Donna Banks-Ficcio, who joined Weis last year after stints at A&P and Supervalu, addressed Weis’ center store priorities which included improved enabling of executional excellence; a focus on the company’s adult beverage category; the unveiling of a new and improved vendor portal (with software firm Aptaris); more efficient space planning and execution; a priority to “right size” Weis’ SKU assortment; and a targeting regional relevance and needs.

The final presenter at the concise yet detailed two-and-a-half hour session was VP-marketing and advertising Ron Bonacci, who also came aboard in 2017 after a long industry career that included pit stops at United Supermarkets and K-VA-T and Kroger. Bonacci highlighted “connection” opportunities with Weis’ CPG suppliers and brokers for a multitude of new and improved marketing programs. Those included participation in the retailer’s regional ad circular program; curbside and grocery delivery; Weis’ new loyalty server; its new club program; new data insights; branding and in-store marketing opportunities; and Weis’ expanding sports marketing partnerships.

As he did last year, Gunn, who is Weis’ chief merchant, urged vendors to consider his “big ask”: participate in the retailer’s new localized ad circular program; support its new vendor portal and work closely with Weis’ category managers to enhance its joint business plan.

After the management team completed its formal presentation, it announced Weis’ vendor achievement award winners for 2018. Sales awards went to: Huntsinger Farms, Worldwide Seafood, George’s, Inc., Village Candle, Clemens Food Group, Kraft Heinz, B&G Sales, Post, Hanover Foods, The Emerson Group and Table Talk Pie Co.

Service awards were handed out to: SAS Retail Services, Hallmark, Blackhawk Network and E&J Gallo Winery.

Jim Donald Prepared For Challenges As New Albertsons Chief Executive

Six months ago, I jokingly asked Jim Donald if he was crazy for accepting the job as Albertsons’ president and chief operating officer. The job was an important one and Donald, who’s held many high-profile jobs in his nearly 50-year industry career, wasn’t one to back down from a challenge. But he hadn’t had a full-time job since 2015, when he retired as CEO of Extended Stay America, having taken that once bankrupt lodging chain into profitability and publicly-traded status.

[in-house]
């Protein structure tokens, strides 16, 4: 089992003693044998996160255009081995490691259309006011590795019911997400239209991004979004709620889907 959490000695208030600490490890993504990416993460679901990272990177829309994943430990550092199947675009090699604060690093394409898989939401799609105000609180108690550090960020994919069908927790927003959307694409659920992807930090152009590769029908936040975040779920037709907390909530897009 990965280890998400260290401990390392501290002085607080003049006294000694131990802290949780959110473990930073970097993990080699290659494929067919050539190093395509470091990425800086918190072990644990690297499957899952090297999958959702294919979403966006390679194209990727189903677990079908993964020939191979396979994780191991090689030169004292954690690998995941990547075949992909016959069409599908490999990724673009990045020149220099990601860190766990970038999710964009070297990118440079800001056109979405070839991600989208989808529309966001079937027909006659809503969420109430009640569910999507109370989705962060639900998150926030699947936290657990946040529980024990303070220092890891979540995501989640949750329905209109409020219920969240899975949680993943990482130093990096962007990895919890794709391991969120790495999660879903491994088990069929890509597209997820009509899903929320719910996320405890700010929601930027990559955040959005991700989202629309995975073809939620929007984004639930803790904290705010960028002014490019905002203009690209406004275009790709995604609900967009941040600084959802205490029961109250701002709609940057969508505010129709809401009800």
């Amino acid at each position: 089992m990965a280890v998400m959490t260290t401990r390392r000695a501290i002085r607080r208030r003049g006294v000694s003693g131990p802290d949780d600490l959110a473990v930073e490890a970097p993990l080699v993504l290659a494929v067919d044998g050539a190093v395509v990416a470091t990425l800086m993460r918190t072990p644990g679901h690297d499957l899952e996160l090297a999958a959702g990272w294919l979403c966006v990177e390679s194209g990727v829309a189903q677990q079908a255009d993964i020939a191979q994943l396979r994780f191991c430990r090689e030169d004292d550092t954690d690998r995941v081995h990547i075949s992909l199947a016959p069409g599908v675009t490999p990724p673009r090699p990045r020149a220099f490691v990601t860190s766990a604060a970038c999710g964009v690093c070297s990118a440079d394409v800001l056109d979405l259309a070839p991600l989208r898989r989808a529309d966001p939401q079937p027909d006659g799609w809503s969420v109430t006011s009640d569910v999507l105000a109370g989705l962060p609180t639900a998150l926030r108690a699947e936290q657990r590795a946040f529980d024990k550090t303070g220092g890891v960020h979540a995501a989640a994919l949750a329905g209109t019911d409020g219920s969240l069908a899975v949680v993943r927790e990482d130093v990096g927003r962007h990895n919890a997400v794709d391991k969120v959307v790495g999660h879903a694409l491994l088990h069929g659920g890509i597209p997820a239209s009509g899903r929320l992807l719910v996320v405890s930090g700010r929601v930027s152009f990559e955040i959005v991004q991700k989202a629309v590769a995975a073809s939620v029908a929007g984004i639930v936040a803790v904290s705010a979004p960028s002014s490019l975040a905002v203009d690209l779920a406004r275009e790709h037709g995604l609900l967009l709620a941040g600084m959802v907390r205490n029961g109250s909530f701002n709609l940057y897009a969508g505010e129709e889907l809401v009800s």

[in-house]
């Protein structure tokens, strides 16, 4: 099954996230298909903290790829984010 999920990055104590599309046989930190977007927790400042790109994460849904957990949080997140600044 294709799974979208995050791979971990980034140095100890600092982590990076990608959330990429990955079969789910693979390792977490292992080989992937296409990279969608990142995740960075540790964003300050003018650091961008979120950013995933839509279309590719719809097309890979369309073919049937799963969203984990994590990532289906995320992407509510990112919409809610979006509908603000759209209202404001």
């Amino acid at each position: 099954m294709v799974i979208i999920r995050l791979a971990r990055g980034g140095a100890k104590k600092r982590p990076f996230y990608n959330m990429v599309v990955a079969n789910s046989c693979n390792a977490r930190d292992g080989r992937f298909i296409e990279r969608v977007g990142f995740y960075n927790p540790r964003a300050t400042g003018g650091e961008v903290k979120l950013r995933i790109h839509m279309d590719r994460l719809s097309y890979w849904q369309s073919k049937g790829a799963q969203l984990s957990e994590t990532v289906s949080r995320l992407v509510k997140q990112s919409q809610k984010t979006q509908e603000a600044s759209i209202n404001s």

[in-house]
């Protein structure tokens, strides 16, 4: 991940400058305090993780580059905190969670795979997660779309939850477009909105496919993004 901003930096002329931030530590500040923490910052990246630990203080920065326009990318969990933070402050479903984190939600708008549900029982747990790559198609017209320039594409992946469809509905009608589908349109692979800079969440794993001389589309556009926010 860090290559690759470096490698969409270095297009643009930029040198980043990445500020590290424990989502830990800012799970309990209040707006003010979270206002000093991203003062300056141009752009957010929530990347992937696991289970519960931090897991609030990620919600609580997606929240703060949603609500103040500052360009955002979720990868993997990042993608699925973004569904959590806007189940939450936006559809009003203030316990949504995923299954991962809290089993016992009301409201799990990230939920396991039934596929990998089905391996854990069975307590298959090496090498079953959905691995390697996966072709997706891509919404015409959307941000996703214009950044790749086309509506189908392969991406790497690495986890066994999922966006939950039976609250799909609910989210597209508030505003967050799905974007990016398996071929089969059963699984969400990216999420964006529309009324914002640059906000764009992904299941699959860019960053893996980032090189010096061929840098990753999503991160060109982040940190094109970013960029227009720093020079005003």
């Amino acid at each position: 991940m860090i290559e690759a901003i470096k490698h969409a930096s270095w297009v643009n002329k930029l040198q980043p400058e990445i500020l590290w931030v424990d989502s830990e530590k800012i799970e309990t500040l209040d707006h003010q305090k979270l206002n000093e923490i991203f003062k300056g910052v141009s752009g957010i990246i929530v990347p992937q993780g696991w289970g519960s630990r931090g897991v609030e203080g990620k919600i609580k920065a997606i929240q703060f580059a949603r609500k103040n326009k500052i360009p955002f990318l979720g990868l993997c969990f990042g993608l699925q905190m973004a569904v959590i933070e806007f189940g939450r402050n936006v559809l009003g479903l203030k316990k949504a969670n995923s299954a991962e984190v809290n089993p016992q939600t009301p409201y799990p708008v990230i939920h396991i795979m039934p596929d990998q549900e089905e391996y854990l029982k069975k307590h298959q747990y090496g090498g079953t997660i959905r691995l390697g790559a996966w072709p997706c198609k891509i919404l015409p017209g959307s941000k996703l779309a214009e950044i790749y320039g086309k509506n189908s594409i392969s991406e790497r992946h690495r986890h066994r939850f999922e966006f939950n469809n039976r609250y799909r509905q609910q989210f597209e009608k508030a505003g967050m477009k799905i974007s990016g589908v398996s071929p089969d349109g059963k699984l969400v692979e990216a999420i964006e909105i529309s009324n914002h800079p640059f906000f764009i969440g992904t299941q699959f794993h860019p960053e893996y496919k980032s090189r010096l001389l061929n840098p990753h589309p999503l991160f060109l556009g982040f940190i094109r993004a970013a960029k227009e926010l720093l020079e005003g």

He certainly didn’t need the money or any more prestige and seemed very content to stay active on his terms – serving on boards and giving speeches that emphasized his “everyman” philosophy of business and life.

Then his lifelong friend Bob Miller called. Miller, who helped guide Donald’s career at Albertsons for many years (he joined the company as a night receiver in his native Florida in 1976 after beginning as a part-timer at Publix in 1968), asked Jim to return to the Boise, ID-based supermarket chain, as the company readied to consummate its merger with Rite Aid.

I had dinner with Jim in New Orleans in June and he said that the primary reason he jumped back in the saddle was to help Miller guide Albertsons through the merger process.

You know part of the rest of the story. Unhappy Rite Aid shareholders killed the deal forcing both sides to call off the merger and leaving Albertsons as still a standalone company with nearly $60 billion in annual sales, almost 280,000 associates, more than 2,300 supermarkets and an owner, Cerberus Capital Management, eager to divest its equity in a company that it has controlled since 2006.

Miller, 74, has arguably had the most notable supermarket career of any industry executive over the past 50 years. He loves the grocery business and the people who currently work with him or who have previously worked for him greatly admire his character, loyalty and talent. If the Rite Aid merger had succeeded, Miller would have become chairman and another member of his “family tree,” Rite Aid CEO John Standley would have been led the combined $83 billion entity.

Now, Miller has become chairman of Albertsons and Donald will helm the company and serve as its day-to-day chief.

I talked to Donald a couple of times in mid-September and told him my thoughts about doing this piece. Just as it was 25 years ago when he became president of Safeway’s eastern division, the pushback was immediate. “Go away, you’ve written enough already. Find somebody else to write about,” he bellowed.

I reminded him that I’ve heard his act before and that I could be as stubborn and caustic as he was. After a few more minutes of sparring, he said “what do you wanna know?”

I asked him about his perceptions about Albertsons since he returned in March and his future aspirations and goals.

“It’s not about me,” he instructed. “It’s about the team we have here and the talent that’s been assembled. That’s what excites me.”